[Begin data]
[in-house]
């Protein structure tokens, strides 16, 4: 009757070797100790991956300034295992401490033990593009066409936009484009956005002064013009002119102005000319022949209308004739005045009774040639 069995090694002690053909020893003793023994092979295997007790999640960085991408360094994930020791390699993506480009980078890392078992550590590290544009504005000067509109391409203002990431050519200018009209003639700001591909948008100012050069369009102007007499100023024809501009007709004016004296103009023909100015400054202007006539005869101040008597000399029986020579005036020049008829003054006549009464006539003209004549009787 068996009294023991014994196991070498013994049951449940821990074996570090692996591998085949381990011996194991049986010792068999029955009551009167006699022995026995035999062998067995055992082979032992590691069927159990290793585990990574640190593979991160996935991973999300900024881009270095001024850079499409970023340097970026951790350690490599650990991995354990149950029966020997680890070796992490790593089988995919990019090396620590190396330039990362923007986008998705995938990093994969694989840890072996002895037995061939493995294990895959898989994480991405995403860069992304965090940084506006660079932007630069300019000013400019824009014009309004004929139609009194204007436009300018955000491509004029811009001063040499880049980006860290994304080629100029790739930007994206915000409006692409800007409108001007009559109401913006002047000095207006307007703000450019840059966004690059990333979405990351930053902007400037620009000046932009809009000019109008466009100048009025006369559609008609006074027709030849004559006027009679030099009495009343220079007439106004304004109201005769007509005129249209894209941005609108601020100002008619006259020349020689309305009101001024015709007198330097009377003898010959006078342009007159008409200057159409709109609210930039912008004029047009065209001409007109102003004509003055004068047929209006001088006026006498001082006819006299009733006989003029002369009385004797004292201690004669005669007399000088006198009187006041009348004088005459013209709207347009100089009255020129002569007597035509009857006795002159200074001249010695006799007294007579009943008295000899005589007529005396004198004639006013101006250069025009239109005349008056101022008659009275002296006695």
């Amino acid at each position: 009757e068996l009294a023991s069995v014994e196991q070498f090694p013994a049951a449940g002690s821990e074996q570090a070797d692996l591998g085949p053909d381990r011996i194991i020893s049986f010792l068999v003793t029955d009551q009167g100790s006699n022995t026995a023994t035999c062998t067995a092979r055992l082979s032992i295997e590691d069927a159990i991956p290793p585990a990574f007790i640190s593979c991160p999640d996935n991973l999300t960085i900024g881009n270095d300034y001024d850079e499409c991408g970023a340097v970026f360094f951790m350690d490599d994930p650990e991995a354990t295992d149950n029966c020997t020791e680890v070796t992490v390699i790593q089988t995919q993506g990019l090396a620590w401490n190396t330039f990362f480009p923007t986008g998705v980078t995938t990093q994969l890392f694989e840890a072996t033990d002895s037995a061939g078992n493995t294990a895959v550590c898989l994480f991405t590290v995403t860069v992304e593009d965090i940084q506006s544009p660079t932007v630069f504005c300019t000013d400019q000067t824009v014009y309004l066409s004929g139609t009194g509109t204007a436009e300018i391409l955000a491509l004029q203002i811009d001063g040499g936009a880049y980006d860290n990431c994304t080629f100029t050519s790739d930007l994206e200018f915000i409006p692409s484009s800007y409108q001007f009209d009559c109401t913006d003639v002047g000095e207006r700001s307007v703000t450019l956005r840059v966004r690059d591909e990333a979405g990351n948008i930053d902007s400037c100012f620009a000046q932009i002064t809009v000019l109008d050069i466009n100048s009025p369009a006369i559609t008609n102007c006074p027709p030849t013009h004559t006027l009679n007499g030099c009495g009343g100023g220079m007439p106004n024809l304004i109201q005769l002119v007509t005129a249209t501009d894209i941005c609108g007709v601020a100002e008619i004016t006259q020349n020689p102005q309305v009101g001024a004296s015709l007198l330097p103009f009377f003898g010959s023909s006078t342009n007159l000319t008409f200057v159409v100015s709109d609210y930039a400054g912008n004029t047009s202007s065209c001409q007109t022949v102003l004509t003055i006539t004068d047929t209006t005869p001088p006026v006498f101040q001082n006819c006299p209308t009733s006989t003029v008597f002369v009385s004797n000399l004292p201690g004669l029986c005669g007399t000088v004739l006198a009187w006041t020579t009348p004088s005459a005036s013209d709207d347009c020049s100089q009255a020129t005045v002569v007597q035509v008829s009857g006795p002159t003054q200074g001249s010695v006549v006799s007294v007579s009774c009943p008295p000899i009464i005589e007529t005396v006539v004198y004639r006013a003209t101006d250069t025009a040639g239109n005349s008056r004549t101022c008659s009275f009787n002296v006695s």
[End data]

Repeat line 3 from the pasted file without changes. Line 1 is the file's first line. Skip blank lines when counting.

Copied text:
């Amino acid at each position: 009757e068996l009294a023991s069995v014994e196991q070498f090694p013994a049951a449940g002690s821990e074996q570090a070797d692996l591998g085949p053909d381990r011996i194991i020893s049986f010792l068999v003793t029955d009551q009167g100790s006699n022995t026995a023994t035999c062998t067995a092979r055992l082979s032992i295997e590691d069927a159990i991956p290793p585990a990574f007790i640190s593979c991160p999640d996935n991973l999300t960085i900024g881009n270095d300034y001024d850079e499409c991408g970023a340097v970026f360094f951790m350690d490599d994930p650990e991995a354990t295992d149950n029966c020997t020791e680890v070796t992490v390699i790593q089988t995919q993506g990019l090396a620590w401490n190396t330039f990362f480009p923007t986008g998705v980078t995938t990093q994969l890392f694989e840890a072996t033990d002895s037995a061939g078992n493995t294990a895959v550590c898989l994480f991405t590290v995403t860069v992304e593009d965090i940084q506006s544009p660079t932007v630069f504005c300019t000013d400019q000067t824009v014009y309004l066409s004929g139609t009194g509109t204007a436009e300018i391409l955000a491509l004029q203002i811009d001063g040499g936009a880049y980006d860290n990431c994304t080629f100029t050519s790739d930007l994206e200018f915000i409006p692409s484009s800007y409108q001007f009209d009559c109401t913006d003639v002047g000095e207006r700001s307007v703000t450019l956005r840059v966004r690059d591909e990333a979405g990351n948008i930053d902007s400037c100012f620009a000046q932009i002064t809009v000019l109008d050069i466009n100048s009025p369009a006369i559609t008609n102007c006074p027709p030849t013009h004559t006027l009679n007499g030099c009495g009343g100023g220079m007439p106004n024809l304004i109201q005769l002119v007509t005129a249209t501009d894209i941005c609108g007709v601020a100002e008619i004016t006259q020349n020689p102005q309305v009101g001024a004296s015709l007198l330097p103009f009377f003898g010959s023909s006078t342009n007159l000319t008409f200057v159409v100015s709109d609210y930039a400054g912008n004029t047009s202007s065209c001409q007109t022949v102003l004509t003055i006539t004068d047929t209006t005869p001088p006026v006498f101040q001082n006819c006299p209308t009733s006989t003029v008597f002369v009385s004797n000399l004292p201690g004669l029986c005669g007399t000088v004739l006198a009187w006041t020579t009348p004088s005459a005036s013209d709207d347009c020049s100089q009255a020129t005045v002569v007597q035509v008829s009857g006795p002159t003054q200074g001249s010695v006549v006799s007294v007579s009774c009943p008295p000899i009464i005589e007529t005396v006539v004198y004639r006013a003209t101006d250069t025009a040639g239109n005349s008056r004549t101022c008659s009275f009787n002296v006695s």